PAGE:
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Indonesia is home to many languages and if you are going to be living and working in the country as an expat, you may be asking yourself whether you will need to learn a local language, which one to learn, and whether you will be able to make yourself understood in English. We will look at some of your options below.
Indonesia is home to around 240 million people and there are many languages spoken across the country: around 700 in total. The official language is Bahasa Indonesian (called simply Indonesian in English). This is a member of the Austronesian language group and is basically a standard dialect form (bahasa baku) of Riau Malay. Most Indonesians who speak it use it in formal situations, but the vernacular tends to be varieties of Malay.
The language derives from Old Malay, spread by traders across SE Asia, but it has also been influenced by ‘trader’s Malay,’ Melayu pasar (“market Malay”), High Malay (Court Malay) and in later years by Javanese and Dutch. Sanskrit, Arabic, Persian, Tamil, Chinese and Hebrew have also contributed to the language. Although the Dutch were a colonial power, they did not impose their language and thus it was easily supplanted by Indonesian. When Indonesian was announced as the national tongue, in 1945, only around 5% of the population spoke it.
It is now the official language used in government, the media, universities and other more formal aspects of life.
Other languages spoken in the country are:
Javanese, a Sunda-Sulawesi language, is commonly spoken as a first language by around 98 million people in Yogyakarta, Central Java and East Java, and so is Sundanese, spoken by around 42 million people including those in West Java, Banten and Jakarta. Others include the Batak languages in the North Sumatra Highlands, the Barito languages, plus Minangkabau and Musi, and many more.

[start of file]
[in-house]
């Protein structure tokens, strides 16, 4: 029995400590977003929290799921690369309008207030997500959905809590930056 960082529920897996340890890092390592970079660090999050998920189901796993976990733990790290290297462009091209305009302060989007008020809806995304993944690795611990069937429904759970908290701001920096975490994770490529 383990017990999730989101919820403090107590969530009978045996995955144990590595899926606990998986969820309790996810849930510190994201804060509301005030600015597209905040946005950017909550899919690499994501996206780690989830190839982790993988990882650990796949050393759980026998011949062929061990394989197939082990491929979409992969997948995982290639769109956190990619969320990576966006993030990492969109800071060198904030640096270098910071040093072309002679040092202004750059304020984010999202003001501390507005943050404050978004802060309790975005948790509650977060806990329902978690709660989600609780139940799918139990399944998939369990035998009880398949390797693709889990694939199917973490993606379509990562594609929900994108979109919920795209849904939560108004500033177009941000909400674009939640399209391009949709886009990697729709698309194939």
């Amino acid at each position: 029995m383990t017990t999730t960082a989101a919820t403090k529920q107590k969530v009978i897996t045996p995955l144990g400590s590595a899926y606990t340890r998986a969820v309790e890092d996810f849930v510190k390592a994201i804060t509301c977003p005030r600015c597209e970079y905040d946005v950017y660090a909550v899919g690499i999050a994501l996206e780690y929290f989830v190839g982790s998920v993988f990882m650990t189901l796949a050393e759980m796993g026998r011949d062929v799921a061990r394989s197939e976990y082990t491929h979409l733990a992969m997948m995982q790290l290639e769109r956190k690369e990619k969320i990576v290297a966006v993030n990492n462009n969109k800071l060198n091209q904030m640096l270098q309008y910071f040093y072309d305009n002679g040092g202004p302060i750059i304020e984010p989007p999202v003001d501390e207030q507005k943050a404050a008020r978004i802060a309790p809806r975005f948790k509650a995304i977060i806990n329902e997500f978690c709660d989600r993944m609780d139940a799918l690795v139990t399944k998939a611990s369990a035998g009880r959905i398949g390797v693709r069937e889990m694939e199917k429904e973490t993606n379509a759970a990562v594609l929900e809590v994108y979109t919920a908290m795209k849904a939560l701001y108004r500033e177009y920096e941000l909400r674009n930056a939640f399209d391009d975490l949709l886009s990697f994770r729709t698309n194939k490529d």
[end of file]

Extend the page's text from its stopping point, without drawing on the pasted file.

In addition, there are many forms of alphabet used in Indonesian: the language can be written using Arabic or Tamil scripts. However, it is usually written formally in Indonesia using the Latin alphabet, which makes things easier for English-speaking expats.
Most Indonesians will be bilingual in their local tongue and Bahasa Indonesian. They may well speak other languages as well, including English, but levels of proficiency in English across the country are not considered to be high: linguistic experts say that there is limited understanding of English as an international language and in addition a lack of focus on English in Indonesian schools, although this has started to change in recent years with more provision of English in the education system. You may find that English is very limited in some areas of the country, particularly more remote rural places.
English is, however, widely used in tourist areas such as Bali, and is one of the workplace languages of the country. Most international companies will only hire Indonesians if they can speak English, so you should not have too much difficulty communicating with your colleagues.
Indonesian is not an easy language for Westerners to learn. However, you may wish to try to learn some of the language: this is not only polite but practical, as you may be visiting areas in which English is not widely spoken and it will be helpful to have some basic phrases as a lingua franca even if, for example, you are travelling in a mainly Javanese-speaking region.